Online, there are thousands of anecdotes speaking to the benefits of CBD oil for people living with lupus. What is CBD Oil and can it help reduce lupus symptoms?
Before diving in on the research on CBD oil, we will start with the recent regulatory changes. The perspective of the United States’ government has shifted in the last 12 months due to new rulings and legislation.
NOTE: The following is a review of regulatory changes in the United States only. Always be sure of the legal status of any products you buy or use.
Is CBD Oil legal to buy?
The United States Food and Drug Administration (FDA) approved the first-ever, marijuana-derived pharmaceutical drug on June 25, 2018. Epidiolex, derived from CBD, was approved for the treatment of two pediatric seizure disorders.
Following the announcement by the FDA, the United States Drug Enforcement Agency released their own statement which classified Epidiolex in schedule V of the Controlled Substance Act. Per the law, drugs are classified into 5 different categories (schedules) “depending upon the drug’s acceptable medical use and the drugs’ abuse or dependency potential.” Schedule I contains drugs considered to have no medical benefit (e.g., heroin, LSD, methaqualone, marijuana). In contrast, schedule V contains drugs with very low potential for abuse (e.g., cough syrups with low amounts of codeine, antidiarrheals).
Then, on December 20, 2018, The Agriculture Improvement Act of 2018 (Farm Bill 2018) was signed into law. A provision in the bill legalized “hemp, a species of cannabis that CBD can be extracted from but that isn’t psychoactive.”
The passage of the legislation resulted in a statement from Scott Gottlieb, M.D., the commissioner of the FDA. Gottlieb noted that the FDA still considers CBD a drug and, as such, it is illegal to put into foods/health products without approval from the FDA.
What does all this mean?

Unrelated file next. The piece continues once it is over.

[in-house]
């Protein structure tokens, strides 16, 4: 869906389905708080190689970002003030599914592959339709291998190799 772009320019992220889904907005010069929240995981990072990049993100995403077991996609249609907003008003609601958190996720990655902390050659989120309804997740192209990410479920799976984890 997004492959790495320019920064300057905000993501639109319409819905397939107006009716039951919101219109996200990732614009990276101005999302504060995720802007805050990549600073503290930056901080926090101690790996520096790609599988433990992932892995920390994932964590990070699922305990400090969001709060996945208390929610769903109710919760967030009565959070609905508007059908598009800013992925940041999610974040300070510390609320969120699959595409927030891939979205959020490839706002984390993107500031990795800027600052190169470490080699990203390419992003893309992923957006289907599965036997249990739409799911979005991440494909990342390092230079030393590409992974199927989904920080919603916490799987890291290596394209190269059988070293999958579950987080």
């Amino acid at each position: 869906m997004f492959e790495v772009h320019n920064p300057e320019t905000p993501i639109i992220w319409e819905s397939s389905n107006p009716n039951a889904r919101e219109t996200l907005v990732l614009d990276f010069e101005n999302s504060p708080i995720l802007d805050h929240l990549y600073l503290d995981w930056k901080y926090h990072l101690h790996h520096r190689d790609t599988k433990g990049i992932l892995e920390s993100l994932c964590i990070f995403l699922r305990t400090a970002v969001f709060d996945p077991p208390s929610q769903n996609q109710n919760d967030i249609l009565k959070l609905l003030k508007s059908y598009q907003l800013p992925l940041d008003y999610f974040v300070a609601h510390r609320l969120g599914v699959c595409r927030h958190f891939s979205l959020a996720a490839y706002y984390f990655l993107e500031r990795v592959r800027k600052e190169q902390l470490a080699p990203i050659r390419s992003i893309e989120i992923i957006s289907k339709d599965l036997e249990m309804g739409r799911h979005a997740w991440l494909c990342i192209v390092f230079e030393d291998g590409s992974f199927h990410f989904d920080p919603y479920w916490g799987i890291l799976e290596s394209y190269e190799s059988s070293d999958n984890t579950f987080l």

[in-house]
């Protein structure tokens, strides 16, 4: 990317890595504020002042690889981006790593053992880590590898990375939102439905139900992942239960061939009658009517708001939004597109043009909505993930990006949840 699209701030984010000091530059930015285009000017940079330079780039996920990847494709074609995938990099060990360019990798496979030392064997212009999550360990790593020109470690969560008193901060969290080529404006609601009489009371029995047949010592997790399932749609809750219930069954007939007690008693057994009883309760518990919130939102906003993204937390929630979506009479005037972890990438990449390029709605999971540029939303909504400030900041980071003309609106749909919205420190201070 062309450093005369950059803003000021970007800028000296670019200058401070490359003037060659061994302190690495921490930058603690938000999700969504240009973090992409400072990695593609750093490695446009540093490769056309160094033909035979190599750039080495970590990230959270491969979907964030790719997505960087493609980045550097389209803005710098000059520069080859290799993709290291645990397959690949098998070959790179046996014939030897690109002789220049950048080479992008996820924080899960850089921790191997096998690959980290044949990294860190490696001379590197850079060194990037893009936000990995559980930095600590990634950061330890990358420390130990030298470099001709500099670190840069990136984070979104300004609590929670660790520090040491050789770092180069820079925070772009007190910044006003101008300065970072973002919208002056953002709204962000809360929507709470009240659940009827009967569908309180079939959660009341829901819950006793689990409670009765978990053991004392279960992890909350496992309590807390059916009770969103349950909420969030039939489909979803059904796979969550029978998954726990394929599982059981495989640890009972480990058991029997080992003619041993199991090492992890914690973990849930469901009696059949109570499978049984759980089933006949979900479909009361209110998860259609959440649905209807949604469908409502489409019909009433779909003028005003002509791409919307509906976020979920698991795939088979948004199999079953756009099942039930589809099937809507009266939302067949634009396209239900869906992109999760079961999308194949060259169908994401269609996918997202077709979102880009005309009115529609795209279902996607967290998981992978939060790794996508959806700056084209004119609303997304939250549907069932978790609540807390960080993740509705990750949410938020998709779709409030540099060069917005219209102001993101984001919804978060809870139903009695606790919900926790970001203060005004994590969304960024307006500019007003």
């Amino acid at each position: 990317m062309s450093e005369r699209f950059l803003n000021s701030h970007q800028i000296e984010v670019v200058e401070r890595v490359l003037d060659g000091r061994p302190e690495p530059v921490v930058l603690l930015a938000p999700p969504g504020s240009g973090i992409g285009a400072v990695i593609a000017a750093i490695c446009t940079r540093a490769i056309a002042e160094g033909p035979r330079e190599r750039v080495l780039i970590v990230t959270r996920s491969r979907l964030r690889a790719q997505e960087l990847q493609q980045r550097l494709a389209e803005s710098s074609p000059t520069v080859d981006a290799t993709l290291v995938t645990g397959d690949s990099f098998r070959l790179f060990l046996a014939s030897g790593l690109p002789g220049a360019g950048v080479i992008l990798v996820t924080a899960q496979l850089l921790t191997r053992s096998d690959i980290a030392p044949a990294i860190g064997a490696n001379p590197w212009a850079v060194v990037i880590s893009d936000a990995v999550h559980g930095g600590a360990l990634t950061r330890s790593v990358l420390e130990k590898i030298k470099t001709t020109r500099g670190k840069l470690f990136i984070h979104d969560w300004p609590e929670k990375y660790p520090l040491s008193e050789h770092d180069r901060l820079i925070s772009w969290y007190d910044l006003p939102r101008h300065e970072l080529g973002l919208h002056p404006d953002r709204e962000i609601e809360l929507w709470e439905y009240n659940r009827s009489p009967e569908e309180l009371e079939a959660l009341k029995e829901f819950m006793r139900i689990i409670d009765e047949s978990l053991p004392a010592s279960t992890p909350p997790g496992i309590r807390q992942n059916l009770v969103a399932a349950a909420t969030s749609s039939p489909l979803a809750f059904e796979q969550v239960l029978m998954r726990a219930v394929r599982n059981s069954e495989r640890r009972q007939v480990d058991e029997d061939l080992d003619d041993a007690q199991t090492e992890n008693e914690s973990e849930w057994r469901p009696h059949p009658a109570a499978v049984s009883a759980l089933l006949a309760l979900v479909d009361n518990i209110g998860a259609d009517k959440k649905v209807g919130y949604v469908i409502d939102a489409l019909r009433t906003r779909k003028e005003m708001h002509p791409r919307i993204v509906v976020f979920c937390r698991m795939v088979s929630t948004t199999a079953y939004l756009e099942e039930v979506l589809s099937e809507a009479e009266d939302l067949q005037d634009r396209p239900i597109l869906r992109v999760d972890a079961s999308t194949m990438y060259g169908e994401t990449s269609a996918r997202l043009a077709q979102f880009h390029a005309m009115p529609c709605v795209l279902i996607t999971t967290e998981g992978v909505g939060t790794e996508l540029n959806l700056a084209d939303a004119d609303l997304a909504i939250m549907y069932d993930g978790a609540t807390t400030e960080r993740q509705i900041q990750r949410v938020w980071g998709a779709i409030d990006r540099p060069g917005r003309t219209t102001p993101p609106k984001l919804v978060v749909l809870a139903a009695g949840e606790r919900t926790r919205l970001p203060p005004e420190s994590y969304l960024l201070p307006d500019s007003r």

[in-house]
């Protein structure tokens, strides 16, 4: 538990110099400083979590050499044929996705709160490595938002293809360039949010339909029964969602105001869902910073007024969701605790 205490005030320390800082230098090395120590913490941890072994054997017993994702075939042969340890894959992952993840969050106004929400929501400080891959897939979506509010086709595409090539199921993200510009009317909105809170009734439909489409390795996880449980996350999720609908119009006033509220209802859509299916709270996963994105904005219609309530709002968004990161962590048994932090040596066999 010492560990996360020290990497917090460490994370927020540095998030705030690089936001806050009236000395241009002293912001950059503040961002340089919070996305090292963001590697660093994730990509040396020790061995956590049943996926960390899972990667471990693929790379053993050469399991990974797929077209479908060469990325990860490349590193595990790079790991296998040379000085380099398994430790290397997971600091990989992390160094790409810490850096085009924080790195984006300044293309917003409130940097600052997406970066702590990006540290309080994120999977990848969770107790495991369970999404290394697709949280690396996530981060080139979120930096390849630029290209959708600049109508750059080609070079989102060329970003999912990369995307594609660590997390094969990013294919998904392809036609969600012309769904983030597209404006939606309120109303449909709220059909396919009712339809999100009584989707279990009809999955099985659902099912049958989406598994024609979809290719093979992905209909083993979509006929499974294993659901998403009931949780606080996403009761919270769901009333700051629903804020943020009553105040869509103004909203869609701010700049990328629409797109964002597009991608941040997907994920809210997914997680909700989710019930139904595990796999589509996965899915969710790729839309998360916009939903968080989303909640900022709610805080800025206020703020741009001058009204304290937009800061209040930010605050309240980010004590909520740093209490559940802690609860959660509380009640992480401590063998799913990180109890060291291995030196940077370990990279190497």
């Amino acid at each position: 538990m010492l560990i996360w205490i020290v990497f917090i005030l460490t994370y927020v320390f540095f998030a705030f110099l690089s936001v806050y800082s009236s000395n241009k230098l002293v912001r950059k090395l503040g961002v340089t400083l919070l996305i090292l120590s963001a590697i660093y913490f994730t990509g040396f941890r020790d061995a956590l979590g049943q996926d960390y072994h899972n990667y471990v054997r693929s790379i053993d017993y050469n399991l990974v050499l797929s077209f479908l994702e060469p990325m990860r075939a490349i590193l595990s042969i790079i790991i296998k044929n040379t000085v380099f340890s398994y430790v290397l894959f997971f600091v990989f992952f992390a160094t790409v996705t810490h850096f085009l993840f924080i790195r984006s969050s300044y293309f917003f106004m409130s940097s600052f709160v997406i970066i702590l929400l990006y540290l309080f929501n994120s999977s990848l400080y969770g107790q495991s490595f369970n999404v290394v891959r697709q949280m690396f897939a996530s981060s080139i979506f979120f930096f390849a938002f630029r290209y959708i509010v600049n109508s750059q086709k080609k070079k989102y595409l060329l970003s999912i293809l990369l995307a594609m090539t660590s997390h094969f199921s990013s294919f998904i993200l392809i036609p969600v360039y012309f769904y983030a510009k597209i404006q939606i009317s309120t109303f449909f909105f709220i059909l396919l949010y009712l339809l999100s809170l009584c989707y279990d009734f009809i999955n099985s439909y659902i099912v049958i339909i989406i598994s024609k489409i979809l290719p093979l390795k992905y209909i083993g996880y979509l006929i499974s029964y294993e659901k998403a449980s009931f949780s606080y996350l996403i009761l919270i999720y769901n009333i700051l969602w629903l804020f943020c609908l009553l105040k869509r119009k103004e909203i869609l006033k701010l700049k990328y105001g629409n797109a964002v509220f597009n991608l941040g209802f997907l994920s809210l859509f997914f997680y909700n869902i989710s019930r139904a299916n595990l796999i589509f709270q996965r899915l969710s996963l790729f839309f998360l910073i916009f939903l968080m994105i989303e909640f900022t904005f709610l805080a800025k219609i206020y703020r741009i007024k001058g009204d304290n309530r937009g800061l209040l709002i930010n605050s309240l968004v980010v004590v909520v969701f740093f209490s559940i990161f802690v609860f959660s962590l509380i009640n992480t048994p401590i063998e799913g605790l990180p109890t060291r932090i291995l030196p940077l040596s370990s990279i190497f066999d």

While there are pathways for approval now, most products currently on the shelves are not compliant with the regulations. A CBD oil product is de-scheduled so long as it was produced using legal hemp and does not make improper health claims. As pilot programs from the 2014 Farm Bill make it to market, and states adopt the changes of the 2018 Farm Bill, there will be an increase in these products.
Looking for more information? NORML provides information on the status of marijuana (both recreational and medical), hemp, and medical CBD for every state.
Okay… So what is CBD oil?
Cannabidiol, also known as CBD, is one of the extracts of the cannabis and hemp plants (Cannabis sativa) that is under research for its use in chronic diseases. Commonly taken from the hemp plant, CBD is a non-psychoactive chemical compound. CBD is different from Tetrahydrocannabinol (THC), the compound in cannabis associated with the “high.” Products can contain CBD alone or CBD with THC.
Because it does not cause a “high,” CBD extracts may provide relief without inhibiting a person.
CBD oil can come in a range of forms including:
- liquid drops or tinctures
- chewing gum
- cooking oils
- edibles (gummies, brownies)
- eLiquid or vape cartridges
- salves or balms